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Vossy's Thermopot Mash Tun 3

With the foam removed I could re check the position of the ball valve before drilling the hole for it. As it turned out the hole needed to be moved as the inner skin was slightly higher than I had measured. I drilled the hole for the ball valve using a 20mm hole saw, using a constant supply of water to cool the drilled area and bit during the process. I used my dremmel to remove the burrs from the drilled holes. I thought I had drilled the ball valve hole high enough to avoid the lip of the outer skin, which I had removed...but I hadn't. This necessitated the use of the dremmel to grind the lip down, so the compression coupler could be tightened up to the ball valve.

I wanted a bottom draining tun for ease of cleaning. This means in the future, that I will be able to clean the tun without having to move it, as it's quite heavy. I toyed round with ideas for the bottom take off before settling on this idea and mocking it up. It's a standard 15mm compression elbow. I have removed the olive and nut from one end.

I placed the elbow and a flange nut in a citric acid bath overnight, to ensure it was clean. I applied some JB Weld to the thread of the elbow and then attached the flange nut facing upwards, smoothing any JB Weld that was squeezed from the joint and allowed it to dry overnight. The flange nut is going to be attached from underneath the tun using 6 x M3 x 12mm button head bolts, nuts and spring washers, JB Weld will be used to form the seal being applied to the mating surfaces of the flange nut, tun, and elbow/flange nut combo, as in the mock up. I drilled 6 x 3mm holes in the flange nut.

thermopot flange nut attached thermopot drilled to accept flange thermopot tap and outlet assembly before fitting

I masked the area immediately surrounding the previously drilled outlet hole in the inner skin of the tun, and secured the flange nut in position using a ½" nipple. I drilled through the holes in the flange nut, through the inner skin. These were the holes that I had all the trouble with. I removed burrs from the holes with my dremmel and keyed the mating surface with the dremmel also. I was now in a position to fit the tap and outlet assembly (see above right picture for exploded assembly) for easy reference.

The washers have been cut down as the inner washer wouldn't fit neatly under the lip of the base of the thermo box and the outer washer went over the recess on the outside base of the thermo box. I applied plenty of PTFE tape to the nipple before screwing it into the ball valve. I pushed the ball valve nipple through the hole in the tun, and secured it with the coupler from the rear, using plenty of PTFE tape on the nipple before doing so. I then offered the outlet elbow to it's position on the inner skin. This gave me the length of 15mm copper pipe required to connect the outlet to the ball valve.

I cut the pipe to length and then re-offered it to the elbow/valve combo to ensure that it all lined up. I treated the mating area of the elbow, the 6 bolts, nuts and washers to a citric acid bath and dry to get rid of any grease on their surfaces and also cleaned the mating surface of the thermo box with acid also. I liberally applied JB Weld to the elbows flange nut, and aligned it with the holes in the inner skin of the thermo box. I applied a small amount of JB to the button head of the bolt and passed them through the inner skin, securing on the underside of the thermo box with the spring washer and nut. On passing the bolt through an amount of JB came through with the bolt and this was enough to seal the bolt/nut/washer combo on tightening. It was then a case of tightening the compression fittings.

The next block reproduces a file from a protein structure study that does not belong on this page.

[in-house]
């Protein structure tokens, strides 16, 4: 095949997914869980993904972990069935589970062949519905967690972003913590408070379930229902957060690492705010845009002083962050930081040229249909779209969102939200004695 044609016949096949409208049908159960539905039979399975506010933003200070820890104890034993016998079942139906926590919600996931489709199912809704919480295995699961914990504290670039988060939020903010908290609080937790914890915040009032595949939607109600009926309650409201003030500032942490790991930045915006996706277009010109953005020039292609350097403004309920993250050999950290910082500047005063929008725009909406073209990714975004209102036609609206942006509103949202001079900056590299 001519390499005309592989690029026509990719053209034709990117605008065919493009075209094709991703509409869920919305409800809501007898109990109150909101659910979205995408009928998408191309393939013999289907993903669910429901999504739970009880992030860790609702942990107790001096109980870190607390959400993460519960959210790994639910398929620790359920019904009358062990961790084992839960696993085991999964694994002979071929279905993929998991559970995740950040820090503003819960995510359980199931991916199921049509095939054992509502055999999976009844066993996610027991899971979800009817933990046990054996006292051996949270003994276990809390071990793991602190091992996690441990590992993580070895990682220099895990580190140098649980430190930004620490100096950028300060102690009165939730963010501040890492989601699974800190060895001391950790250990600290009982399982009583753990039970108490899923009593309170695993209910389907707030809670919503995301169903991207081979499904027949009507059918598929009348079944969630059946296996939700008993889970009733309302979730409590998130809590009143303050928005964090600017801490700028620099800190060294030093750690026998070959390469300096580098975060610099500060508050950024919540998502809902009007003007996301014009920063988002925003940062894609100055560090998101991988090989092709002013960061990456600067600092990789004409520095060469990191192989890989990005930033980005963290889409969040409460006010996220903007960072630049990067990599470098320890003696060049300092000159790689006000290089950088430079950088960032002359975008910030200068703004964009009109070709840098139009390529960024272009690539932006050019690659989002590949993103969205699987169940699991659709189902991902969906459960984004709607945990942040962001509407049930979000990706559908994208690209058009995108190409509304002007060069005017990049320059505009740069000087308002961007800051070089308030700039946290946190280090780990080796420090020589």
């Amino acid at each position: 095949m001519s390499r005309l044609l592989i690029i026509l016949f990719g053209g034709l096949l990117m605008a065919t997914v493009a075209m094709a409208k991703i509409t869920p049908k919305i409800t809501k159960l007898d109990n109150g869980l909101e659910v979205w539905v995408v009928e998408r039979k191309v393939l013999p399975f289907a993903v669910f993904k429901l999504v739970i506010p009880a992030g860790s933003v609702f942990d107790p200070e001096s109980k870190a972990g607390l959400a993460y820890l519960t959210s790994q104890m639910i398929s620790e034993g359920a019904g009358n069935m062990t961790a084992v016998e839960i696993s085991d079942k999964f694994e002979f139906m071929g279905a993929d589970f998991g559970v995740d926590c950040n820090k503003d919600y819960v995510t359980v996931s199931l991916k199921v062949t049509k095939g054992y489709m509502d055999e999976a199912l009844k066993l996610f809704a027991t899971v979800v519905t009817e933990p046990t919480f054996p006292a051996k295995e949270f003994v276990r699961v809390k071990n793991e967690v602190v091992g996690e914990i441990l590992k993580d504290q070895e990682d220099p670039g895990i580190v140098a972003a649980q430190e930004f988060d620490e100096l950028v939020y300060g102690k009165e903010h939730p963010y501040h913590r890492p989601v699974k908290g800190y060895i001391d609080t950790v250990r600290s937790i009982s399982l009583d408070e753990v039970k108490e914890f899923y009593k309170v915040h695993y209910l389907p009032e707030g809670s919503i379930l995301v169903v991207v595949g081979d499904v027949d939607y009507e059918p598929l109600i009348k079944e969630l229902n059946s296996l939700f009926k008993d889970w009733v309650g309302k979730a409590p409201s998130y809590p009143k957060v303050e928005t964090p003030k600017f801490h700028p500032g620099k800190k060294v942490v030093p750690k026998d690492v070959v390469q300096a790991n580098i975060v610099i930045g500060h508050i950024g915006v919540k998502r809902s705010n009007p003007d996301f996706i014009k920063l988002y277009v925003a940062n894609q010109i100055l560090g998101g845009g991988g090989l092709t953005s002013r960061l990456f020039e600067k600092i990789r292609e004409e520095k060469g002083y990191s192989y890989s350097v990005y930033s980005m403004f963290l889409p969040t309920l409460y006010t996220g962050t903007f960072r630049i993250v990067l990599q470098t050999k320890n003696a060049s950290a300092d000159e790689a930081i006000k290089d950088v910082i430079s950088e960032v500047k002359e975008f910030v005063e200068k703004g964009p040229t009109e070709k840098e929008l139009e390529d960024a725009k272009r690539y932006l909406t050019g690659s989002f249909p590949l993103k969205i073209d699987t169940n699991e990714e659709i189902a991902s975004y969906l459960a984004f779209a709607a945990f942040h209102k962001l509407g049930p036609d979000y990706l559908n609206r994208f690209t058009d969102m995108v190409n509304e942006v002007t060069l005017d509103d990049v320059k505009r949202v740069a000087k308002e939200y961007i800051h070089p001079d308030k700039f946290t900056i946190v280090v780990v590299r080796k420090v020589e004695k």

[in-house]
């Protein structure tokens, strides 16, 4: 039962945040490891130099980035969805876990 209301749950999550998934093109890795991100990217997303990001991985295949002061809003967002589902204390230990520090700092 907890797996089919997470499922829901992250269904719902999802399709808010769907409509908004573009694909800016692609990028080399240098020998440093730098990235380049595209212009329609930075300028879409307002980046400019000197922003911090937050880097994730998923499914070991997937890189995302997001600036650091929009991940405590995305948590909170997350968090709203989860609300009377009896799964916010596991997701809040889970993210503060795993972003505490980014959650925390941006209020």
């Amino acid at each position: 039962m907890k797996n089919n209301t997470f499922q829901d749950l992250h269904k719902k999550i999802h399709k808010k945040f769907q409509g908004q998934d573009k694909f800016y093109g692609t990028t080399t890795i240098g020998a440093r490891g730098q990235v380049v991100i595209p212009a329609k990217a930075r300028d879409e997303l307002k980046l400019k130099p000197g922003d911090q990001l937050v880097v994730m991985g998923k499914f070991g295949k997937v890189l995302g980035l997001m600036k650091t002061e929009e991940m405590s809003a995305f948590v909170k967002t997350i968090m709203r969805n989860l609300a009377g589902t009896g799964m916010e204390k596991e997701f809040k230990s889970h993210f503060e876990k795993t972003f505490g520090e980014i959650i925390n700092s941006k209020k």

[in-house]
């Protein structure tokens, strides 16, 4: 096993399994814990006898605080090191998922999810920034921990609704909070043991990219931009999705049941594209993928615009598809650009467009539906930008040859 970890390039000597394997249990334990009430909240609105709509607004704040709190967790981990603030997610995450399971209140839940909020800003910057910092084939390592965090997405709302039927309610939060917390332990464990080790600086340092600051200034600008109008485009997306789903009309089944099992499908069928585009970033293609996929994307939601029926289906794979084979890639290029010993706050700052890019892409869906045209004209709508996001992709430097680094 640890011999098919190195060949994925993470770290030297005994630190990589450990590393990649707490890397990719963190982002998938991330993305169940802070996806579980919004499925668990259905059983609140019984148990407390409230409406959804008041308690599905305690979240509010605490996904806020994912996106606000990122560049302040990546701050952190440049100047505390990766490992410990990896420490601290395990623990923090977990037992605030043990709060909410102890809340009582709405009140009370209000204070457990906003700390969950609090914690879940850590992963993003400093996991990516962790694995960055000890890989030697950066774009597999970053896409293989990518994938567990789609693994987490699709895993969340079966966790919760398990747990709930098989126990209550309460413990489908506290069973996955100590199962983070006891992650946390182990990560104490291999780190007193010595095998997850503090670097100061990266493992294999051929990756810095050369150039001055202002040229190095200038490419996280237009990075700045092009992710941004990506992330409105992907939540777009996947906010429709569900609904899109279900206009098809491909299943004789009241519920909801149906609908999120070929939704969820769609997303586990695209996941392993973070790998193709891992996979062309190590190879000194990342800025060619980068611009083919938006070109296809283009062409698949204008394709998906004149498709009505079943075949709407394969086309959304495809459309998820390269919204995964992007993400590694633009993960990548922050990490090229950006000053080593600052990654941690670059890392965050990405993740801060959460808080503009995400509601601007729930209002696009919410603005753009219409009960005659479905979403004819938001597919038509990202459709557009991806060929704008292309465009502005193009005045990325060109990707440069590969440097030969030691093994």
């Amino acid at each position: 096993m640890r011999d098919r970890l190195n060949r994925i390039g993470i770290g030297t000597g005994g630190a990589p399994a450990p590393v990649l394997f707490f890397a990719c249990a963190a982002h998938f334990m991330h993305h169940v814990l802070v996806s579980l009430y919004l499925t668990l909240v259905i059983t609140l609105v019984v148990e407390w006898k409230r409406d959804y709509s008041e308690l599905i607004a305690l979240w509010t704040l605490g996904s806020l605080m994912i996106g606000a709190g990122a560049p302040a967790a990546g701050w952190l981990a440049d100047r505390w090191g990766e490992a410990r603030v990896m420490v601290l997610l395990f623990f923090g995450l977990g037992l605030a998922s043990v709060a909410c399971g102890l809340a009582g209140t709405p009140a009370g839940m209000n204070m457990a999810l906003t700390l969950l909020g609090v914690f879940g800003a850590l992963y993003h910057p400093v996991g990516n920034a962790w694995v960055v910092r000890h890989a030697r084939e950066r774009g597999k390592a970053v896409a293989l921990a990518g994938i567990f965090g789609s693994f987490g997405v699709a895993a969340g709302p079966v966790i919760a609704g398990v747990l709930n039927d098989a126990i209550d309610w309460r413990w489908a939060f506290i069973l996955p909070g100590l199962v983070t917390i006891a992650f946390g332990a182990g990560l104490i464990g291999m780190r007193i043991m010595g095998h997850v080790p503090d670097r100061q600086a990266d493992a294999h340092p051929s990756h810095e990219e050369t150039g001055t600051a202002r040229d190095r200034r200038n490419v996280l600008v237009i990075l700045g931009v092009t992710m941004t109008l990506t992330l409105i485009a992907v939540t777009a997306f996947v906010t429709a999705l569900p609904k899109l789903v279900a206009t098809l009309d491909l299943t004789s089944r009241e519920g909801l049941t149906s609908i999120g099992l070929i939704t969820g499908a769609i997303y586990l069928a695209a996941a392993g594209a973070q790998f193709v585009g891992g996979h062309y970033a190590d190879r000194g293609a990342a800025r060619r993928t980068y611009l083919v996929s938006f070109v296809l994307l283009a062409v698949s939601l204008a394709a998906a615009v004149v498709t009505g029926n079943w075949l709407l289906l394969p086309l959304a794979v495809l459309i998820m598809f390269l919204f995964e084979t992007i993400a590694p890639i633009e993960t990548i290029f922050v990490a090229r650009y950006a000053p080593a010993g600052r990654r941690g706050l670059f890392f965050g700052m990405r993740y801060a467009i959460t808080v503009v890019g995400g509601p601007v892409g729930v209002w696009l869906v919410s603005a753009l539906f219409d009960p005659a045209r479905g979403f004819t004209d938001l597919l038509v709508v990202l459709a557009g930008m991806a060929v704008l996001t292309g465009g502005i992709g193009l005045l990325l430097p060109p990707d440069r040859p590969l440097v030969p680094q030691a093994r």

thermopot tap and outlet assembly fitted thermopot flange joint from inside pot thermopot showing fitted tap

I placed the thermo box upside down and put a tea light candle inside it to speed up the drying process, leaving the valve open to allow hot gases to escape. It was tested for water tightness the following morning, and there were no leaks. I filled the void around the drain assembly with expanding foam, and used a small piece of stainless sheet to seal the area, so as to minimise heat loss.

I also bought a made to measure false bottom for the tun, which was supplied by John at the Hop & Grape. It was cut at 443mm, which I measured as the mash tuns interior circumference. I double checked the circumference by making a 'mock up' of the false bottom out of cardboard to make sure the measurement was correct before ordering. It has standard 3/8th beer line around the outer edge to take up any anomalies in the tuns circular shape, and it fits perfectly. It was supplied with no legs or handle as requested. I mapped out the leg positions using masking tape and then drilled 3mm holes in those positions. I used M3 x 6mm button head bolts as legs, secured with M3 spring washers and nuts.

cardboard template for thermopot false bottom thermopot false bottom 1 thermopot false bottom 2

NOTE: At the time of making this item JB Weld was, and still is, my option for use as a sealant. It is classed as inert once cured, but has not been tested as food safe. The reason for me using it is that I wanted the smallest rigid seal I could get with minimal surface area exposed to the process. I could have used food grade silicone sealant, but in my experience I have yet to use a mould PROOF silicone sealant, so as the brewery is always wet, silicone sealant was/is not an option. Whilst plastic and rubber washers are available, I view their potential leaching properties in just the same light as JB Weld.

It's a personal choice as to what to use, I chose JB Weld.

Thanks to Vossy for this article

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